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John Reddington, vice president for trade at the American Meat Institute, told an International Trade Commission panel last week that the way foreign countries such as Japan have expressed their concerns about mad cow disease “is a case study in overreaction.”

According to a Reuters story, “U.S. beef producers, feedlots and processors have lost nearly $12.5 billion in revenue alone to South Korea and Japan since the bans were first put in place. Before mad cow disease, the United States annually exported $1.4 billion in beef to Japan and $519 million to South Korea, making them the first and third largest customers for U.S. beef … This year the U.S. will export about 5 percent of its beef, compared with 10 percent in the past.”

KC's View:
Apparently, “the customer is always right” is a philosophy lost on the folks at the American Meat Institute.

In the end, it doesn’t really matter whether their reactions are proportionate or not. They are what they are. Trust has been lost, and must be regained. Charging other people with overreacting probably isn’t going to help. Especially when shipments to other countries continue to occasionally include banned materials, which must make other countries wonder if the US is serious about mad cow.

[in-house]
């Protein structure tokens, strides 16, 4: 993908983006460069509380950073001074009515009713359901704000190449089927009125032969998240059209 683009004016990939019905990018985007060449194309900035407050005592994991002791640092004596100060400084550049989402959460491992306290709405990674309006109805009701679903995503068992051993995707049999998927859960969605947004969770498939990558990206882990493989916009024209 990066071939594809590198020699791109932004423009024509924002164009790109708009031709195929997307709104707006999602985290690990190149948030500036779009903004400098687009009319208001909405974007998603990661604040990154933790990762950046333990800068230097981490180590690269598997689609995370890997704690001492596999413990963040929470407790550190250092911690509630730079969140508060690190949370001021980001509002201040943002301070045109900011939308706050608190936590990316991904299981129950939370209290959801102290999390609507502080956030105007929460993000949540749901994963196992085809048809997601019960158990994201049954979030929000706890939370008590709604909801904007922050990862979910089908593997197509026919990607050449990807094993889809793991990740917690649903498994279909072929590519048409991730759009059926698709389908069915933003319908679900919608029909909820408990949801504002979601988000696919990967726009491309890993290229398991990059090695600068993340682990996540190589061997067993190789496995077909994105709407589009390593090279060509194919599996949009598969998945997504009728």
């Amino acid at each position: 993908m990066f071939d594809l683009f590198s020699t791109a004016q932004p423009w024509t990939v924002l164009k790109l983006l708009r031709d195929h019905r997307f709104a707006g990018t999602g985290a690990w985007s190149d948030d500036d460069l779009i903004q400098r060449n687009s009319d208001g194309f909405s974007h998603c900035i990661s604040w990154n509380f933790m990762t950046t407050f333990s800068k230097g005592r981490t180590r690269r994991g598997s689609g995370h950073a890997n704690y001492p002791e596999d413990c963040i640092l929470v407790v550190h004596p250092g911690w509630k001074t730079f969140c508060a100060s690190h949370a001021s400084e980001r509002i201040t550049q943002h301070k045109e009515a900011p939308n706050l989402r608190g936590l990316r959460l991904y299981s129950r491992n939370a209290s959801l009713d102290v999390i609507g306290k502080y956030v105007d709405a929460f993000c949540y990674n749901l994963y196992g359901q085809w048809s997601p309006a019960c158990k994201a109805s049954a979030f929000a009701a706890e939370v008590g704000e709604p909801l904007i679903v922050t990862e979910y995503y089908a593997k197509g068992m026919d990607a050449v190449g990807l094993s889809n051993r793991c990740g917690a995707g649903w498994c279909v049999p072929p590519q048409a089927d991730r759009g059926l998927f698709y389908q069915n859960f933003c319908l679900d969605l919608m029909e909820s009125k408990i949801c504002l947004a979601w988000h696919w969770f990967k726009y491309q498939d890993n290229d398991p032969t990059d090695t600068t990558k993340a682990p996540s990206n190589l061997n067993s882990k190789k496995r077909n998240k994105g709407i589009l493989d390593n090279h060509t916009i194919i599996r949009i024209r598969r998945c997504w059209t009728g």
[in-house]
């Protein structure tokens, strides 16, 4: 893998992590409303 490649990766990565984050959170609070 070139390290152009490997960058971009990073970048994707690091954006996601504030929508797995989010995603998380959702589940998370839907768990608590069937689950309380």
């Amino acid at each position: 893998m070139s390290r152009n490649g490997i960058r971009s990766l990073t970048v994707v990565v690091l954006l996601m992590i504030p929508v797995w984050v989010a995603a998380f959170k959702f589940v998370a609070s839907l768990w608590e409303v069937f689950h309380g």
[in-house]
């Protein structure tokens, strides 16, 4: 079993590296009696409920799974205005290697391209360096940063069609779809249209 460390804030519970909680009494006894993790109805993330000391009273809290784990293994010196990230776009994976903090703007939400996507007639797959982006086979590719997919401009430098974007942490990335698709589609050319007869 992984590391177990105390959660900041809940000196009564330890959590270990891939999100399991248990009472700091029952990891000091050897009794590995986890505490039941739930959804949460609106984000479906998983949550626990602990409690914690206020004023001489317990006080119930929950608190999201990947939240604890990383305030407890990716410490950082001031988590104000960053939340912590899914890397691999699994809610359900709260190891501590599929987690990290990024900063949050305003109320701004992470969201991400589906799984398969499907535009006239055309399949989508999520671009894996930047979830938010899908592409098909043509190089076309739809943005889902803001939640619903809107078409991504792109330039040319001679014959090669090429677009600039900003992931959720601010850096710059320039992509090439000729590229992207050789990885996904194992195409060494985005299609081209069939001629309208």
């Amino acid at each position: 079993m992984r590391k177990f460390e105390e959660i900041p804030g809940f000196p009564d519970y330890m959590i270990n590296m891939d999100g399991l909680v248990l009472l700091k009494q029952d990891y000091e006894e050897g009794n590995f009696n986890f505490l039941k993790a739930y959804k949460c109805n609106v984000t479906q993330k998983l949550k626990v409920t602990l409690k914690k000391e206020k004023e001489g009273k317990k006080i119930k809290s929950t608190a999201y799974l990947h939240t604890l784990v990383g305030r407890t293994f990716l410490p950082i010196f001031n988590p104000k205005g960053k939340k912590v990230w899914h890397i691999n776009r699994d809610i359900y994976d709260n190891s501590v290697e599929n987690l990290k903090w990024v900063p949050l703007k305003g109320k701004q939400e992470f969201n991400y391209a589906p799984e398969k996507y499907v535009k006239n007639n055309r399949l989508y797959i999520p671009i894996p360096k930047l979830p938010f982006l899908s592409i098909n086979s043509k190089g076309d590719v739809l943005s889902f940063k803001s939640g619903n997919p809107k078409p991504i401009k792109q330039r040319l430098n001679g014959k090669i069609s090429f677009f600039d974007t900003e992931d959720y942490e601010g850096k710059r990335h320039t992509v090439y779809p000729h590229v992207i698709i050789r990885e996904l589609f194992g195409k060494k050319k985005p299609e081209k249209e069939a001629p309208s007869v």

Ironically, the New York Times reported this weekend that “Canadian cattle over 30 months of age will be allowed into the U.S. market starting Monday, despite criticism from some domestic ranchers worried about mad cow disease. No one knows for sure how the decision will affect U.S. ranchers or foreign markets, which have yet to fully recover from the discovery of an infected cow in 2003.

“One cattlemen's group didn't wait to find out, filing an emergency request Friday for a temporary restraining order to block the rule from taking effect.”

Not sure how this is going to play in foreign markets…though I guess that whatever happens, it will be their fault.